Okamoto Yoshiko Japanese, b. 1976

Okamoto Yoshiko (b. 1976) started as an illustration book artist and author in Yamaguchi prefecture, where she spent her young adult period depicting the beautiful four seasons and stories of nature found in her everyday life. Enrolling in arts and craft classes conducted by a Living National Treasure metalwork artist Yamamoto Akira (who also comes from Yamaguchi prefecture), shifted her direction to become a metalwork artist. After graduating college, she became a pupil of Mr. Yamamoto and learned his specialized technique of Hagiawase (heat welding method with metal forging) and Kiribame-Zogan (heat welding method with cutout inlay). Her working motif has remained the same throughout her artist's career that is an endless story of nature woven by the four seasons in which she incorporates poetic and musical aspects. This is done by using gradation of many layers of colorful tones of metal.

Technique "Hagiawase" (Joining) in Detail:

For example, "Summer Musical Score" is made of silver (seen in white), several types of shibuichi (copper and silver alloy - seen in gray), and shakudo (copper and gold alloy - seen in black). These metal alloy plates are cut with a fine-saw to be fit into the designed patterns. The  joint sections (where plates are placed side by side), are joined together with silver wax and then melted with a gas burner to join the pieces together. Since it is not possible to make the pattern exactly as designed each time, Okamoto does this "Hagiawase" process a few times until the desired patterns are complete. 


When the pattern on each side is completed, she then sands only the inner side, which smooths out the rattling due to brazing. After that, she hammers it to make curves to shape it. Then, she makes patterns of the white dots. This is done by drilling holes with a 1mm drill, while insetting a short cut pure silver round wire into the hole, and tapping the protruding part with a hammer to fix it in place. Next, she files the protruding part to make it smooth and flat. Strictly speaking, it is the technique of "Kiribamezogan".


When all the patterns are complete, only the inner surface is sanded with coarse sandpaper. She assembles the parts so that they form a three-dimensional shape, fix them with wire, and braze the pieces together.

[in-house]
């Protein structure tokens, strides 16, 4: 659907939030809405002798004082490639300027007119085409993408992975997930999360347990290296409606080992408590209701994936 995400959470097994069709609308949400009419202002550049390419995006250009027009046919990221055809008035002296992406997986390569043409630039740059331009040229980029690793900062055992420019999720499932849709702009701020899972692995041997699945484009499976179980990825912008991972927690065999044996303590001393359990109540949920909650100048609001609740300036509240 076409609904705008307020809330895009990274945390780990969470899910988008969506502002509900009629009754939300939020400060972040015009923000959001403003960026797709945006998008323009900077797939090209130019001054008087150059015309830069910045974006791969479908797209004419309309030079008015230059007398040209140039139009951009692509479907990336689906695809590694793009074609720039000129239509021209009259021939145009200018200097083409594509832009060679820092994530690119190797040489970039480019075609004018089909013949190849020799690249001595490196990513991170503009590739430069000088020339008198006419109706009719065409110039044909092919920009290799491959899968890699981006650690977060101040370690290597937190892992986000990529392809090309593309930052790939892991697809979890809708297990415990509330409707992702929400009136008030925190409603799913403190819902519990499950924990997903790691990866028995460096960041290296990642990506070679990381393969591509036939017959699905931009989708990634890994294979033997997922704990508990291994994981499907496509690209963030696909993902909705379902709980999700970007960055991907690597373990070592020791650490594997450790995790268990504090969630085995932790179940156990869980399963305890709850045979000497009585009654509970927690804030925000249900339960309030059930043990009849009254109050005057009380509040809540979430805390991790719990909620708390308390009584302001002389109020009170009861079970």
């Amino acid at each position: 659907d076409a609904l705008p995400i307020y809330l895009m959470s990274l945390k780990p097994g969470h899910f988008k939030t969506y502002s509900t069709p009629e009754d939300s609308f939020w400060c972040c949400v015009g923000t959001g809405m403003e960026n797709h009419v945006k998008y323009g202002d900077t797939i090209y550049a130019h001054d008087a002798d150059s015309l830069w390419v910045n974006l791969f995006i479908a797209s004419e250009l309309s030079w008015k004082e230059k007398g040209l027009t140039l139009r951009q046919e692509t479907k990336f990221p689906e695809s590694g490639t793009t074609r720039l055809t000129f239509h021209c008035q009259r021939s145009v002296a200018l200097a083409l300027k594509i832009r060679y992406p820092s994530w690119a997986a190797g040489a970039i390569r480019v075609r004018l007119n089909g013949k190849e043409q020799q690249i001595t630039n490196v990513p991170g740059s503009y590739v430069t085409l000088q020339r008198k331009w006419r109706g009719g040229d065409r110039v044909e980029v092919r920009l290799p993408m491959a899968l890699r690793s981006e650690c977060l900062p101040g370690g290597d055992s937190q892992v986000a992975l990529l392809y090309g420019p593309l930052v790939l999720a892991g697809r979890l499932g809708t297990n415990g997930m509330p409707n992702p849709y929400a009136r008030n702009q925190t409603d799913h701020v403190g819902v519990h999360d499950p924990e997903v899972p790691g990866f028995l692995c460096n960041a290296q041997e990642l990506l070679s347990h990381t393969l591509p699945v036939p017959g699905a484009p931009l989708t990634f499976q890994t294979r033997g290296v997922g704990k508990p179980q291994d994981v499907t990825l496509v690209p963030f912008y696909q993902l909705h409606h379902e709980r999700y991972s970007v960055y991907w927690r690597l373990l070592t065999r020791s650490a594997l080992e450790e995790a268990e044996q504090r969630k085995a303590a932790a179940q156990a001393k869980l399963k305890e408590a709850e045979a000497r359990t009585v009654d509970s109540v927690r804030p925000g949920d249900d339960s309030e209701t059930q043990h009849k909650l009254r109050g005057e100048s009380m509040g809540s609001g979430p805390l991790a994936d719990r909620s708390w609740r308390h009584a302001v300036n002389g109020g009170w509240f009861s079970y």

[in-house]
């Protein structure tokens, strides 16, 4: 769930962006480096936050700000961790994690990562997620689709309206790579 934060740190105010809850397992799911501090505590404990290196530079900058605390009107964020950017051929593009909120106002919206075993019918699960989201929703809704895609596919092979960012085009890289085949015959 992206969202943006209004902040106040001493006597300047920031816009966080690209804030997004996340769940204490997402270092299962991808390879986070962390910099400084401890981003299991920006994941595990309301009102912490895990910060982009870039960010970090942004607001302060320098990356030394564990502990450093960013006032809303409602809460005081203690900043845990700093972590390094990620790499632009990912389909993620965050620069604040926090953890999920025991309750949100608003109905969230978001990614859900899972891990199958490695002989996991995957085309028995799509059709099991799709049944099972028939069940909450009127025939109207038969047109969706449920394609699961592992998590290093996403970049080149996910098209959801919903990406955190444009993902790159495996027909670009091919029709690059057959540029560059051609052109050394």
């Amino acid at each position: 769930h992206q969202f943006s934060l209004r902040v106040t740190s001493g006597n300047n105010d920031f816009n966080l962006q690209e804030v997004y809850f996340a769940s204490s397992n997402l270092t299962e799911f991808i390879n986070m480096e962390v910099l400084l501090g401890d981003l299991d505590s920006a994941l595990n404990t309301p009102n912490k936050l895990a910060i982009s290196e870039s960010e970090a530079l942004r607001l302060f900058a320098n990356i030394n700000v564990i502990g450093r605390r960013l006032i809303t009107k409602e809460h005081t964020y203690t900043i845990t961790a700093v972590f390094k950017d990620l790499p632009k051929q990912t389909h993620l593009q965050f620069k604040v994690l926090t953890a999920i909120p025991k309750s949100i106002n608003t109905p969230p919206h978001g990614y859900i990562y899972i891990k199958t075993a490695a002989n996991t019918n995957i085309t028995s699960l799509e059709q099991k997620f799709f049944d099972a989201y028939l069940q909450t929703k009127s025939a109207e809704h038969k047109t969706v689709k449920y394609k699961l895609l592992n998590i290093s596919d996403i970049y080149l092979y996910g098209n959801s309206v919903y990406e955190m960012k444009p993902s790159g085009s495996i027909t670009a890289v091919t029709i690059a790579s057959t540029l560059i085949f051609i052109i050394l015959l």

When it becomes a three-dimensional artwork shape, she files the outer surface. Gradually preparing the surface smoothly by using sandpapers from coarse to fine grain. After sanding, she uses the finest sandpaper to polish the outer and inner surfaces to achieve a mirror finish.


At this point, shibuichi and shakudo are copper alloys, appearing as a beautiful orange, like a copper product, by boiling with chemical patination. Shibuichi turns gray and shakudo turns black. In regard to shibuichi, an alloy of copper and silver, adding more silver makes the surface appear as a light gray, conversely, adding more copper makes the surface appear as a darker gray, and moreover if gold is added, it becomes deeper dark gray.


After coloration, the surface should be coated with special lacquer to prevent oxidation.
When she designs and expresses images like plants in figurative way, she cuts out the base metal plate according to the design with a fine-saw. This creates an openwork pattern, while it makes parts of the same shape as the cut-out parts with different metals. Those cut-out patterns are fitted and brazed in the openings. 


Selected Exhibitions:

2023                    Asia Week New York, US

2022                    Japan Traditional Kōgei Exhibition, Japan

2021                     "Metal Kogei Exhibition," Kanazawa Yasue Gold Leaf Museum, Japan

2020                    "Tansuio Award Exhibition," Sekido Museim of Art, Tokyo, Japan 

Selected Public Collections:
Ise Foundation | Japan